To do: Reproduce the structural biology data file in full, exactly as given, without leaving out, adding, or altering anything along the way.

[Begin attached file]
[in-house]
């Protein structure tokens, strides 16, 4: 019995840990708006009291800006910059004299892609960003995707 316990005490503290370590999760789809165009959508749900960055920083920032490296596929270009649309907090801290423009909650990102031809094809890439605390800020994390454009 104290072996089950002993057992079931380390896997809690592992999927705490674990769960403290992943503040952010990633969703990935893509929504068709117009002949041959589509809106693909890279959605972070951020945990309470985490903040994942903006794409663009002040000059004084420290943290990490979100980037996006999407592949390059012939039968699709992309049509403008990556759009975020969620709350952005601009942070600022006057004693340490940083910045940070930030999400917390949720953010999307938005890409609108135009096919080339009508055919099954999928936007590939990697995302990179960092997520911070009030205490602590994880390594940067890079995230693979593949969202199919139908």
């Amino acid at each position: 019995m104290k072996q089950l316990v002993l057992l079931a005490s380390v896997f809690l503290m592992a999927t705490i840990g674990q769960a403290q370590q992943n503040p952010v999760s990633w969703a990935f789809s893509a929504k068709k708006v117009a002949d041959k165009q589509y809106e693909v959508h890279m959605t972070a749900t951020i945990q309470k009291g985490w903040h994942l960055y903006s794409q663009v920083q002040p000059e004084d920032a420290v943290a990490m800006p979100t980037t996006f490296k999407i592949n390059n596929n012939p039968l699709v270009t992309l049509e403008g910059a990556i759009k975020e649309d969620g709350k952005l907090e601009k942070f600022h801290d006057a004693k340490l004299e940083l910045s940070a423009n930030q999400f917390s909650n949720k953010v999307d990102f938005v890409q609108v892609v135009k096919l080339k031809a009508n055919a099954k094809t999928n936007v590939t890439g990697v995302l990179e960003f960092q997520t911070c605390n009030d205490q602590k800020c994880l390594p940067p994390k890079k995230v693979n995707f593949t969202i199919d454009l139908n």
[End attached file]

[in-house]
């Protein structure tokens, strides 16, 4: 019995840990708006009291800006910059004299892609960003995707 316990005490503290370590999760789809165009959508749900960055920083920032490296596929270009649309907090801290423009909650990102031809094809890439605390800020994390454009 104290072996089950002993057992079931380390896997809690592992999927705490674990769960403290992943503040952010990633969703990935893509929504068709117009002949041959589509809106693909890279959605972070951020945990309470985490903040994942903006794409663009002040000059004084420290943290990490979100980037996006999407592949390059012939039968699709992309049509403008990556759009975020969620709350952005601009942070600022006057004693340490940083910045940070930030999400917390949720953010999307938005890409609108135009096919080339009508055919099954999928936007590939990697995302990179960092997520911070009030205490602590994880390594940067890079995230693979593949969202199919139908």
């Amino acid at each position: 019995m104290k072996q089950l316990v002993l057992l079931a005490s380390v896997f809690l503290m592992a999927t705490i840990g674990q769960a403290q370590q992943n503040p952010v999760s990633w969703a990935f789809s893509a929504k068709k708006v117009a002949d041959k165009q589509y809106e693909v959508h890279m959605t972070a749900t951020i945990q309470k009291g985490w903040h994942l960055y903006s794409q663009v920083q002040p000059e004084d920032a420290v943290a990490m800006p979100t980037t996006f490296k999407i592949n390059n596929n012939p039968l699709v270009t992309l049509e403008g910059a990556i759009k975020e649309d969620g709350k952005l907090e601009k942070f600022h801290d006057a004693k340490l004299e940083l910045s940070a423009n930030q999400f917390s909650n949720k953010v999307d990102f938005v890409q609108v892609v135009k096919l080339k031809a009508n055919a099954k094809t999928n936007v590939t890439g990697v995302l990179e960003f960092q997520t911070c605390n009030d205490q602590k800020c994880l390594p940067p994390k890079k995230v693979n995707f593949t969202i199919d454009l139908n």